Before I move on to the details of those measures, I am sure that the whole House will want to join me in paying tribute to my hon. Friend the former Member for North-West Leicestershire who sadly died on Boxing day and whose hugely well attended funeral took place on Saturday. He was a strong campaigner on behalf of children in this country and regularly made significant contributions to our education debates. He will be sorely missed in this House.
Ed Balls: My hon. Friend says from a sedentary position that David Taylor was opposed to academies, which is quite right, but he was also deeply committed to investing in and reforming our school system in order to deliver for all children, which was a regular part of his contribution.
To ensure that every young person can develop all the skills they need and that employers want, we have already introduced historic legislation to raise the education and training age to 18, to fund fully our school leavers' guarantee, to expand apprenticeships and to introduce diplomas. Through this Bill, we are now legislating to implement Sir Jim Rose's review of the primary curriculum from September next year so that teachers have more space and flexibility to decide what to teach while retaining a strong focus on basic literacy, numeracy and information communications technology. We will also put PSHE-personal, social and health education, including sex and relationship education and financial education-on a statutory footing for the first time and guarantee for the first time that all young people receive at least one year of sex and relationship education.
Andrew Selous (South-West Bedfordshire) (Con): I speak as a governor of a Church of England primary school in my constituency, which has always taken tremendous care to involve parents in the sex and relationship education taught to their children in the school. What assurances can the Secretary of State give me that in future the ethos and culture of the school and the wishes of those parents will be respected, as I can tell him that there is worry across the House about this issue?
Ed Balls: I can give him an absolute assurance on that. I consulted in detail both the Catholic Education Service and Church of England education leaders as well as more widely before coming forward with this proposal. The decision to make sex and relationship education statutory is, I think, supported by all political parties, but it is essential that it is taught in line with the ethos, including the faith, of the school. That is clear in the legislation: it is clear that parents as well as school governors will have a say in how the subject is taught, while there is also a parental opt-out, which will apply to pupils until they are 15. I can thus give the hon. Gentleman the complete assurance that the school will be in charge of how to teach SRE, but the fact of teaching it will be in law and guaranteed to all children.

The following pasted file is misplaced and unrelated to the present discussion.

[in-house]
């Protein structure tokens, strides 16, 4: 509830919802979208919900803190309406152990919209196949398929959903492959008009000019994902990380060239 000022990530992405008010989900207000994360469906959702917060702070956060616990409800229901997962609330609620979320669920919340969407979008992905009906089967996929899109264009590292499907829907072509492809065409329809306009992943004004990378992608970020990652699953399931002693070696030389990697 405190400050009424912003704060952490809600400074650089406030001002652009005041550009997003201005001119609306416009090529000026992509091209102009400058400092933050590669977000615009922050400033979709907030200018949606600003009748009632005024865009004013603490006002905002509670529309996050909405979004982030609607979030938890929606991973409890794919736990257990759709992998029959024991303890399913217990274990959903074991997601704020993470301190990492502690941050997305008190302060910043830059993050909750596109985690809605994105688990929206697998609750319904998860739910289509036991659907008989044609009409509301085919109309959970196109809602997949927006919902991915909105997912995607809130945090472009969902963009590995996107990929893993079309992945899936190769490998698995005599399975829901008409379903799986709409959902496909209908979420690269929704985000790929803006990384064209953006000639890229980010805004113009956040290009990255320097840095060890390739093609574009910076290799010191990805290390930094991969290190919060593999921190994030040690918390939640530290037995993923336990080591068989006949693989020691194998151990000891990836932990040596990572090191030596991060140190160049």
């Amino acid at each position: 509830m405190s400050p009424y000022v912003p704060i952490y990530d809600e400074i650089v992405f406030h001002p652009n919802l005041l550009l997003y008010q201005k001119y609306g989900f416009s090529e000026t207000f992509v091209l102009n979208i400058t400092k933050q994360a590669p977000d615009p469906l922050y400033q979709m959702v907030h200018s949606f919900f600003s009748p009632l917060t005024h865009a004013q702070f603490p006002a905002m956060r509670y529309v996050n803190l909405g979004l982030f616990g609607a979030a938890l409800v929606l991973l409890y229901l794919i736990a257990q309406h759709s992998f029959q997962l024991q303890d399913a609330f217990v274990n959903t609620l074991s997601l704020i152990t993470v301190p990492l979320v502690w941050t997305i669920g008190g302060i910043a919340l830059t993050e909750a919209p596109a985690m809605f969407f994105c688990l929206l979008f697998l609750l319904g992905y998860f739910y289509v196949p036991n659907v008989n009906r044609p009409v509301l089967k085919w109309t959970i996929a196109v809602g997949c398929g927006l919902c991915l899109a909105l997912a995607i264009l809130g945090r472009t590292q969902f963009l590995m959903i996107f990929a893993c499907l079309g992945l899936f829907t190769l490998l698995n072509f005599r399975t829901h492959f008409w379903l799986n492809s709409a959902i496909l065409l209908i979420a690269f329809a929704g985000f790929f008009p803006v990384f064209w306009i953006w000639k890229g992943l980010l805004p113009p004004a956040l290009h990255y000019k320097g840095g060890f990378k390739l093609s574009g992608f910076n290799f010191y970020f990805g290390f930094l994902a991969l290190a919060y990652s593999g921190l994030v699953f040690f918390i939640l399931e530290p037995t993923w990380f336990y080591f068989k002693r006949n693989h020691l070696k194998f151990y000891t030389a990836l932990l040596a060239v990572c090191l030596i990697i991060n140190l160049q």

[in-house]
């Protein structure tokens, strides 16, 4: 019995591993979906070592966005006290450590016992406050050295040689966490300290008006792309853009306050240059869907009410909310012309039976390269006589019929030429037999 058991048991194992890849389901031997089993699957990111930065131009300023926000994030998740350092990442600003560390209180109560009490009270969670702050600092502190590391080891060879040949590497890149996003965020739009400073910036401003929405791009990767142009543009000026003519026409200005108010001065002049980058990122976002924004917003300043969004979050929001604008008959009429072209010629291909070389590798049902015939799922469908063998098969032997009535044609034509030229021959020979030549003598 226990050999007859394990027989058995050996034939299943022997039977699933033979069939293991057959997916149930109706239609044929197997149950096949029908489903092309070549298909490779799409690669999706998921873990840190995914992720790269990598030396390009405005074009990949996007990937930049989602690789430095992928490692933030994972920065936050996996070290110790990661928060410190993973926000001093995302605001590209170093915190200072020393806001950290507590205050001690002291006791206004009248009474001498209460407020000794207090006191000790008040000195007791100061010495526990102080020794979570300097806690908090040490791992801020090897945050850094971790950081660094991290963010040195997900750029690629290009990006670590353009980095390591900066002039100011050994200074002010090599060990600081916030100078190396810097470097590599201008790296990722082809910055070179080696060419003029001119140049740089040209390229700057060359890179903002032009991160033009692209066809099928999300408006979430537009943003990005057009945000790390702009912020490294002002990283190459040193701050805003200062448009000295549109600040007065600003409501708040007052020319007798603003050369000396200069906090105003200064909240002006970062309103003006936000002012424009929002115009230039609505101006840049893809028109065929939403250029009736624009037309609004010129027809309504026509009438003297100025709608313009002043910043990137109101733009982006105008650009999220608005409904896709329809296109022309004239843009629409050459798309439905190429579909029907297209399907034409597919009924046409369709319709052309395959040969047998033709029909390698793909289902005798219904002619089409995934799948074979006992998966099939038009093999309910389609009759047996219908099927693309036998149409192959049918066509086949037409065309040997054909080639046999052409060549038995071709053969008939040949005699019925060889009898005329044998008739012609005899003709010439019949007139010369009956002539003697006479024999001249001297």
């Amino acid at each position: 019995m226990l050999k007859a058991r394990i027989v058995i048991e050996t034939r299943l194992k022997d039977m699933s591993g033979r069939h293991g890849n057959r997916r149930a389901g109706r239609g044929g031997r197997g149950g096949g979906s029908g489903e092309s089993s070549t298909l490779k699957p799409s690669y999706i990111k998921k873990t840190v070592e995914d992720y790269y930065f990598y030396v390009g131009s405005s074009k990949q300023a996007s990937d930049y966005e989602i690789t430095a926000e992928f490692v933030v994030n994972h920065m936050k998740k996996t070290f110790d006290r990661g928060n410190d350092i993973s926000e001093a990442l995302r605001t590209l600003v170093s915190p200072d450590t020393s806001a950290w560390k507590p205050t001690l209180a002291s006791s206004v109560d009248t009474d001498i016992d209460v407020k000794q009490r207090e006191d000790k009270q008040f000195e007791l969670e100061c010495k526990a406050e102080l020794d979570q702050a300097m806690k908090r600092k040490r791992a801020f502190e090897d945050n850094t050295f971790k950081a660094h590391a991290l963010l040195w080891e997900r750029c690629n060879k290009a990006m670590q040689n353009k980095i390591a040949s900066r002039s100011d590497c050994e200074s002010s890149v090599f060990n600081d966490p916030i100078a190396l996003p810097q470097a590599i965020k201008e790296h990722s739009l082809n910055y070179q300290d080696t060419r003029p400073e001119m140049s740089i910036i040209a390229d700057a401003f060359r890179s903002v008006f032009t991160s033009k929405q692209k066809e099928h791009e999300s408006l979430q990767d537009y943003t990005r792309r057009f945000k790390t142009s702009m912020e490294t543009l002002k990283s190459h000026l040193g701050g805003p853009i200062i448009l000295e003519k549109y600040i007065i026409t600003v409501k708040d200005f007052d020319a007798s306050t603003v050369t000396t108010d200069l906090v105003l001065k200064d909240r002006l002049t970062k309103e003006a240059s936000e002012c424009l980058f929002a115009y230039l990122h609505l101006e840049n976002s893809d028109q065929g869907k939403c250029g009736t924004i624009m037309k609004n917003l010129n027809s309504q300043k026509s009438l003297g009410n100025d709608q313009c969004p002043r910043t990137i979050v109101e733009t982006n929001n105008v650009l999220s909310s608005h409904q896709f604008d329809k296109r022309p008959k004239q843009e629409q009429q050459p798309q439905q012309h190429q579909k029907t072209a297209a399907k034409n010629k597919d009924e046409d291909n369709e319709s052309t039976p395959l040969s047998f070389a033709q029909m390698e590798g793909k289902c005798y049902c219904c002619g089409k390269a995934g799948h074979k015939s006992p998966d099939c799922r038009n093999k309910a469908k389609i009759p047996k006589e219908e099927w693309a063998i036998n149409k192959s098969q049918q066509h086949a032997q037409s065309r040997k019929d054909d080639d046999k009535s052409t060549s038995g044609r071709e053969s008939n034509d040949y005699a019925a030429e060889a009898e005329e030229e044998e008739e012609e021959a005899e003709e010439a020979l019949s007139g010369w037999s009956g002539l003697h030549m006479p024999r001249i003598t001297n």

Philip Davies (Shipley) (Con): The Secretary of State seems to have the impression-he is certainly trying to give the impression-that everyone is in favour of making this a compulsory part of the national curriculum, but he knows that in September the Qualifications and Curriculum Development Agency published details of responses to the consultation it carried out, showing that of 6,433 responses, only 32 per cent. agreed with the proposal to make PSE a statutory part of the national curriculum. The right hon. Gentleman is still going ahead, despite the fact that on the basis of information from his own agency, most people are actually against it.
Ed Balls: I shall not fall into the trap of assuming that if those on the Opposition Front Bench support a policy the hon. Gentleman will support it, or vice versa. The fact that the hon. Gentleman does not support this policy and Opposition Front Benchers-I believe-do support it is probably fairly true to form.
The hon. Gentleman is right to say that there was an organised campaign as part of the consultation, but we also commissioned opinion polls, in both qualitative and quantitative terms. We published the findings at the time, and they showed overwhelming support from parents for making this statutory. I think that if the hon. Gentleman talks to parents and teachers, including head teachers, he will find a widespread consensus that-consistent with a school's ability to make its own decisions about method, content and the parental opt-out-this is the right thing to do, it is probably overdue, and it will help us to reduce the incidence of teenage pregnancies and encourage a culture of mutual respect among our young people.
Mr. Graham Allen (Nottingham, North) (Lab): May I urge my right hon. Friend to avoid another trap? Will he ensure that discussion of the teaching of social and emotional behaviour, which is fundamental to all learning at primary and secondary level, is not narrowed to one tiny sliver of the argument about SRE, and that the Government's life skills package, which is widely supported throughout the House, is seen in perspective? It seems that one or two of our more exuberant colleagues want to discuss only one tiny aspect of that broad package.